These articles have, to this point, focused on reproducing the meals of our Revolutionary-era forefathers with all of the conveniences of the modern kitchen. However, it is important to remember that the cooks of those days prepared all of these wonderful foods using wood fires and cast iron.
When Daniel O’Neil, Executive Director of the Ethan Allen Homestead Museum in Burlington, Vermont, invited me to do so–under the very roof that the leader of the Green Mountain Boys had erected for his own family after the conclusion of the American Revolution–I naturally leapt at the chance.
I was advised in this endeavor by an experienced Revolutionary-era re-enactor, Heather Kenyon-Haff, who greeted me at the homestead in full period garb to match what they provided for me to wear.
Ethan Allen built his farmhouse in 1787 near the Winooski River, which derives its name from an Abenaki Indian phrase that means “Onion River,” after the wild onions that grew in profusion along its banks. Between that, and the desire to work with recipes that would be forgiving of uneducated hearth cookery technique, we decided to make a simple onion soup from Hannah Glasse’s formidable 1774 book The Art of Cookery Made Plain and Easy, Which Far Exceeds Any Thing of the Kind Yet Published.
Begin by building a nice fire in your hearth, regardless of the fact that it’s nearly 90° F (32° C) outside and you’re wearing wool and heavy linen (in multiple layers, in Heather’s case!). Once it’s reduced to a good bed of coals, you can suspend your soup pot over it. Or, if you’re following along at home, put a large saucepan over medium heat.
Melt in the pot, stirring occasionally until it has clarified:
1/2 lb (225 g) salted butter
Meanwhile, peel and chop:
5 lb (2.25 kg) onions
Add to the butter, stirring well. When I asked Heather for advice on what to do with the chopped onions in lieu of a kitchen full of handy bowls, she suggested sweeping them into a dishcloth as I chopped them. When it was time to add them to the pot, I was able to simply open up one corner of the cloth and pour them right in – and I will likely use this method even when I am back in my own kitchen, it was so convenient!
Sauté the onions until they are soft, about 15 minutes. Add:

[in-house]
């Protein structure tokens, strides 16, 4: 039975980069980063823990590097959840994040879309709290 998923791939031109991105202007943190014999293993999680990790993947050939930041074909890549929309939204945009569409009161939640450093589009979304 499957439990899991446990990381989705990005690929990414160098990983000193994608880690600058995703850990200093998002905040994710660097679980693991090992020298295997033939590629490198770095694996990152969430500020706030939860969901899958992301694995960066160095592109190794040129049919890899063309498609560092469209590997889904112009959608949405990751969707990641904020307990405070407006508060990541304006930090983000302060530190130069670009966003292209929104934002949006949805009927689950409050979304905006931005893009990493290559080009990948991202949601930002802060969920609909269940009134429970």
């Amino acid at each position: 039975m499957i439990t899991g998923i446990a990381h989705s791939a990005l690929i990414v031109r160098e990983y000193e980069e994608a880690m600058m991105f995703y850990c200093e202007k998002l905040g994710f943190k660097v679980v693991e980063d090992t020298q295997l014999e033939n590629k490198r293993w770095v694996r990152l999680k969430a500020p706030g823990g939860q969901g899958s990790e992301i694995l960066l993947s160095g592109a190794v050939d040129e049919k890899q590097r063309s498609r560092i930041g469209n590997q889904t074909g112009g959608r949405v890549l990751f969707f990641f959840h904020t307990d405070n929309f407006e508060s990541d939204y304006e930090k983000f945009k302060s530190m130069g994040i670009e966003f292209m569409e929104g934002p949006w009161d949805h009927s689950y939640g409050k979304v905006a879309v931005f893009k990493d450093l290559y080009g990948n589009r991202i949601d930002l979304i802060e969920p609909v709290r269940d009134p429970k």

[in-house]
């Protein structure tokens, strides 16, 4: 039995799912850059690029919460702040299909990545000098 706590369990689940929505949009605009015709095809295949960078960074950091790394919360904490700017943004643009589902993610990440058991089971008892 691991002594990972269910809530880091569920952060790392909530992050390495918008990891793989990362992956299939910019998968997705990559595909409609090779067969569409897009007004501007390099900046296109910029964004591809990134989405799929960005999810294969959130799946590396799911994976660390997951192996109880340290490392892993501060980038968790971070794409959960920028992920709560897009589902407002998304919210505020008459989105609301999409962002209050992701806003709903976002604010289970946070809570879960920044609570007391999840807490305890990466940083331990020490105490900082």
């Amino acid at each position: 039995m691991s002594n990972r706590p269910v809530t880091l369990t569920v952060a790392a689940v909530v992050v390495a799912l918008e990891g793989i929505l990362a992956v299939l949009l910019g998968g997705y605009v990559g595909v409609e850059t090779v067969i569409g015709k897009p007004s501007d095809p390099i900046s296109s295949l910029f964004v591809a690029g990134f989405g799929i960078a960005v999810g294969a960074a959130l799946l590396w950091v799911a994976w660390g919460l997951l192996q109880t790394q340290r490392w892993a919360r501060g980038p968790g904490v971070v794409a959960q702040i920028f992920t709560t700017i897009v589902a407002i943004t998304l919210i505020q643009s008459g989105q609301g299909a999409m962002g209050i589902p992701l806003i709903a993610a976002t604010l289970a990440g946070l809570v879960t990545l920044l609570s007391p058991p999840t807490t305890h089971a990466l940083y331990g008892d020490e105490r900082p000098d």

4 tbsp (60 ml) flour
Cook for another few minutes, stirring to evenly distribute the flour.
6 cups (1.25 l) boiling water
Cut into small cubes:
3 cups (775 ml) stale bread
Add it to the soup with:
1 tsp (5 ml) salt, or more to taste
Now bring in more wood to heat the pot to the boiling point. (Or just turn up the heat on your stove, if you’d like to do it the easy way.) Boil for ten minutes, and then beat until frothy in a separate bowl:
2 egg yolks
1 tbsp apple cider vinegar
Slowly add a cup or two of the boiling soup into the yolks, continuing to beat them, until they are well tempered, and then gradually stir the egg mixture back into the soup. Serve hot with Hoe Cakes, below.
These are really about the same thing as what is elsewhere known as Johnnycake, but they are cooked over a flat iron hoe or long-handled griddle. As we lacked a hoe, we used the blade of a shovel, which together with the smoke from the fire added a lovely touch of authenticity to the finished product.
Bring to a boil:
1 1/2 cup (350 ml) water
1/2 tsp (3 ml) salt
Remove water from heat and stir in until thickened:
1 cup (225 ml) cornmeal
Drop the batter onto a greased, heated cast iron griddle or a fireplace shovel and flatten slightly with a wooden spoon. Cook until lightly browned, then turn and cook the other side.
Thanks again to the fine people at the Ethan Allen Homestead Museum – this was a deep honor and a spectacular opportunity to gain a better first-hand understanding of the hard work that went into the daily chores of putting food on the table during the American Revolution. If you’re ever in the Burlington, Vermont area, do make time to stop by – they’re doing a terrific job of keeping the feeling of the American Revolution time within reach.